Senate Research Center                                                                                                     H.B. 1427

80R9896 TAD-D                                                                               By: Alonzo, Patrick (Zaffirini)

                                                                                                                    S/C on Higher Education







Research data and other statistical information reveals that there are numerous barriers to recruiting and retaining economically and academically disadvantaged and minority students to many fields of medicine, including the profession of optometry.  Individuals who are contemplating a career in the health care and who live in communities where there is a shortage of health care providers may not consider a profession in optometry because there is a shortage of individuals with that profession in those communities to serve as role models.  To create an interest in becoming an optometrist, the profession needs to reach out to the underserved communities for students who could assist these communities by completing optometry training and returning to their communities to help meet the needs of the future.


The University of Houston College of Optometry (UHCO), which is the only professional school of optometry in the state of Texas, implemented a Health Career Opportunities Program (HCOP) in the fall of 1987 called the Texas Optometry Career Opportunities Program (TEXOCOP), which has become a model for other institutions.  One of the program's current objectives is to offer a program that aids in the recruitment and retention of economically and academically disadvantaged students.  Often these recruits are first generation college students, and through the program educators are able to provide the tools necessary for them to be successful by creating an academically challenging and stimulating environment where their skills and talents are nurtured and developed into future optometrists.


The program has been funded by a number of agencies and organizations including the United States Department of Health and Human Services, Bureau of Health Professions, University of Houston Central Campus, and UHCO.  However, the program has experienced diminished funds, which has prevented it from functioning in the same capacity as when it was first implemented.  The program currently takes place annually, but there is potential that it will be moved to every other summer.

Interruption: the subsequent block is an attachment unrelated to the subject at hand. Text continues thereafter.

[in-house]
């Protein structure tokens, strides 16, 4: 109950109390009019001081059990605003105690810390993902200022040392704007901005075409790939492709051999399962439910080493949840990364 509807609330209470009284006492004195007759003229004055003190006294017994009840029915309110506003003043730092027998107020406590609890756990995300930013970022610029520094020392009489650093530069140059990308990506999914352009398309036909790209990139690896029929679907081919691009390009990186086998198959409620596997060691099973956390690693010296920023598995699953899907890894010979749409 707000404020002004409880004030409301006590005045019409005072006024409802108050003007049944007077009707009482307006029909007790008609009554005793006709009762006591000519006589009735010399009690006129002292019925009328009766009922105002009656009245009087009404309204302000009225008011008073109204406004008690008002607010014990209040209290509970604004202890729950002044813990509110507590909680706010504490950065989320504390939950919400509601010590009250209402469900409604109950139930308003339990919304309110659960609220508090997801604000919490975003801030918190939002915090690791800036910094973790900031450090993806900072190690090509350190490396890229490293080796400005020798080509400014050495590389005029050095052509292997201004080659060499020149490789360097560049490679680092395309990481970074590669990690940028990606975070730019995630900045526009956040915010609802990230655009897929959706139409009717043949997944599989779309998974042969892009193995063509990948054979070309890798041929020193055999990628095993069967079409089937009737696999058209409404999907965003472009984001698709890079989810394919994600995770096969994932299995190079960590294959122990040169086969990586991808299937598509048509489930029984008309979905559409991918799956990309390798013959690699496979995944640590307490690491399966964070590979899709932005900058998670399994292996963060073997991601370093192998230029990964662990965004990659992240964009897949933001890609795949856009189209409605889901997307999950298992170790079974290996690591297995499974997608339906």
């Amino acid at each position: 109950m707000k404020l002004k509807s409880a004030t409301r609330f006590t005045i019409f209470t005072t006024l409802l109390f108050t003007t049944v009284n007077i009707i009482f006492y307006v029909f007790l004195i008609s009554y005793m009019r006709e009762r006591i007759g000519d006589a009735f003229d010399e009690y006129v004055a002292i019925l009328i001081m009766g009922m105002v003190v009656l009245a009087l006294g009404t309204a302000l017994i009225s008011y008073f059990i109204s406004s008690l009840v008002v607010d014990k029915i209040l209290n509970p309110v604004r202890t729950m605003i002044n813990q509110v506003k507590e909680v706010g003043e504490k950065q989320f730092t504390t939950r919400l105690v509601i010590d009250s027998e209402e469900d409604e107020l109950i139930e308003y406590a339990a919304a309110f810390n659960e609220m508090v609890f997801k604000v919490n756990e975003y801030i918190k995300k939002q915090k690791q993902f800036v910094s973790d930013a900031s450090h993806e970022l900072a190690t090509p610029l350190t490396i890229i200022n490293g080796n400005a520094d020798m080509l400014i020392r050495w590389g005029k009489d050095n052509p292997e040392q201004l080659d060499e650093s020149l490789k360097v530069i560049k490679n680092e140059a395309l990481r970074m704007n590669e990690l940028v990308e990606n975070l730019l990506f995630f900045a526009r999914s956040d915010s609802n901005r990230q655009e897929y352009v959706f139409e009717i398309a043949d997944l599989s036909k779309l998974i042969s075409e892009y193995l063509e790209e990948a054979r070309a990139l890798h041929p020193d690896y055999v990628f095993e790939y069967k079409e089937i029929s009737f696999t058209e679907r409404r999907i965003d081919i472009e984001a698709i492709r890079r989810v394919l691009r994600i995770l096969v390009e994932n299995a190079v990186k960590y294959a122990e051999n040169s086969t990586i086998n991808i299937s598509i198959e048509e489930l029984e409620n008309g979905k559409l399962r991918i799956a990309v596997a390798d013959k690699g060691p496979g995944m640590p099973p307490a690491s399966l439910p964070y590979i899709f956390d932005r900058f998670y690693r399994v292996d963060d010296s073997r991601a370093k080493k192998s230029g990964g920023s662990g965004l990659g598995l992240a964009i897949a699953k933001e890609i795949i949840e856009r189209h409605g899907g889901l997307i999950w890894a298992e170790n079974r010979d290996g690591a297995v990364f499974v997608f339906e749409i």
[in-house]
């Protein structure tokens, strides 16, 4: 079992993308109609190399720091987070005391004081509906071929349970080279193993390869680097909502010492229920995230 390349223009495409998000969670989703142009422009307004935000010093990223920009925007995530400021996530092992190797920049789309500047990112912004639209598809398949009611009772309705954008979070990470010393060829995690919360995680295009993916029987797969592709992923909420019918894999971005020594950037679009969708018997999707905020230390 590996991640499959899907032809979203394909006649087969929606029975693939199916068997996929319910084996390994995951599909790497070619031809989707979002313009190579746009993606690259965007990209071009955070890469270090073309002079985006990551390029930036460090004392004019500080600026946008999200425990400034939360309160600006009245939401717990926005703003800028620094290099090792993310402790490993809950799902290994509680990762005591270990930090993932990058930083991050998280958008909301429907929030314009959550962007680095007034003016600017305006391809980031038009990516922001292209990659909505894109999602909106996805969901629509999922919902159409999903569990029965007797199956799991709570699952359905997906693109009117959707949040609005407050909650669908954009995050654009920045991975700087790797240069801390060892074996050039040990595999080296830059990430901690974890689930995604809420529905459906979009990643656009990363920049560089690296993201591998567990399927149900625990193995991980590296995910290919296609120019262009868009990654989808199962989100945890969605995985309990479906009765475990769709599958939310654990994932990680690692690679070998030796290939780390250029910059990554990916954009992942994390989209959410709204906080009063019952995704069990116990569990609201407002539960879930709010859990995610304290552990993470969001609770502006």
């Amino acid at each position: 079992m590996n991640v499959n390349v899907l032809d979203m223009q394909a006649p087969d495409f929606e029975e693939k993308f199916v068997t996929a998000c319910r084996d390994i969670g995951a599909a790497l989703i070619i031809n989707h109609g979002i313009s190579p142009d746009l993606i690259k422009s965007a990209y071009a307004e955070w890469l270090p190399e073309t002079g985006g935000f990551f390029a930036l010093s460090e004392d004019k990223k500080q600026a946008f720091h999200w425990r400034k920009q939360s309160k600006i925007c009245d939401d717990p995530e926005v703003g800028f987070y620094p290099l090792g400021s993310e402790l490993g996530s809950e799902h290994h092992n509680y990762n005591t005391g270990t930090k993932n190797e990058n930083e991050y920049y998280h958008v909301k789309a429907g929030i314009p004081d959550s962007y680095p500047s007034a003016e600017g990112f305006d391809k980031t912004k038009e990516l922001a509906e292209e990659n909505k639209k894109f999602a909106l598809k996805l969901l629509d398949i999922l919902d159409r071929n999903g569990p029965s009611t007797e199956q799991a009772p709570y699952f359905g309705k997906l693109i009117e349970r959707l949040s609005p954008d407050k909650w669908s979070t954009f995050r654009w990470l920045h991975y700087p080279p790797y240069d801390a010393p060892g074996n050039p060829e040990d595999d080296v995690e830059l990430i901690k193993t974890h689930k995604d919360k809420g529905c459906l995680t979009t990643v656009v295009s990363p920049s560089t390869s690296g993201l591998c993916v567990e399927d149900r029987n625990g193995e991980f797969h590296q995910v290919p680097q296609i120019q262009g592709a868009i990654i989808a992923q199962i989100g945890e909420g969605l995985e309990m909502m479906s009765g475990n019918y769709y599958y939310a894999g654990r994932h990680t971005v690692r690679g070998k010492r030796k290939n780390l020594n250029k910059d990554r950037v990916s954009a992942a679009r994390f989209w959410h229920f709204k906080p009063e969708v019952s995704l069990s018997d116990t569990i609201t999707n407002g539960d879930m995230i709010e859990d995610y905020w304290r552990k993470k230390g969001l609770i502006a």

H.B. 1427 provides a mechanism for recruiting economically disadvantaged students to the profession of optometry.




This bill does not expressly grant any additional rulemaking authority to any state officer, institution, or agency.




SECTION 1.  Amends Subchapter C, Chapter 111, Education Code, by adding Section 111.43, as follows:


Sec.  111.43.  OPTOMETRY CAREER PROGRAM.  (a) Authorizes the college of optometry at the University of Houston to operate a summer program that prepares highly qualified, economically and academically disadvantaged junior-level, senior-level, and postbaccalaureate students from any public or private institution of higher education for advanced studies and a career in the field of optometry.  Authorizes the program to include courses in improvement of study skills and Optometry Admission Test preparation courses, a review of selected undergraduate academic courses that are prerequisites for admission to advanced degree programs in optometry, academic courses that are designed to familiarize students with the course work in advanced degree programs in optometry, clinical work, and extracurricular activities, including observing professionals working in the field of optometry.


(b) Requires the college of optometry, to the extent practicable, and consistent with the purposes of the program, to operate the program in a manner designed to assist students to obtain course credit for the program from their respective institutions of higher education.


(c) Requires the college of optometry to recruit eligible undergraduate or postbaccalaureate students for admission to the program, establish an application process for admitting eligible undergraduate or postbaccalaureate students to the program, develop reasonable requirements for admission to the program, monitor the implementation of the program, and assist in developing services, including career counseling, to support and encourage the pursuit of advanced studies and careers in the field of optometry.


(d) Authorizes the college of optometry to solicit and accept gifts and grants from any public or private source for the purposes of this section.  Authorizes the legislature to appropriate money for the purposes of this section.


SECTION 2.  Effective date: upon passage or September 1, 2007.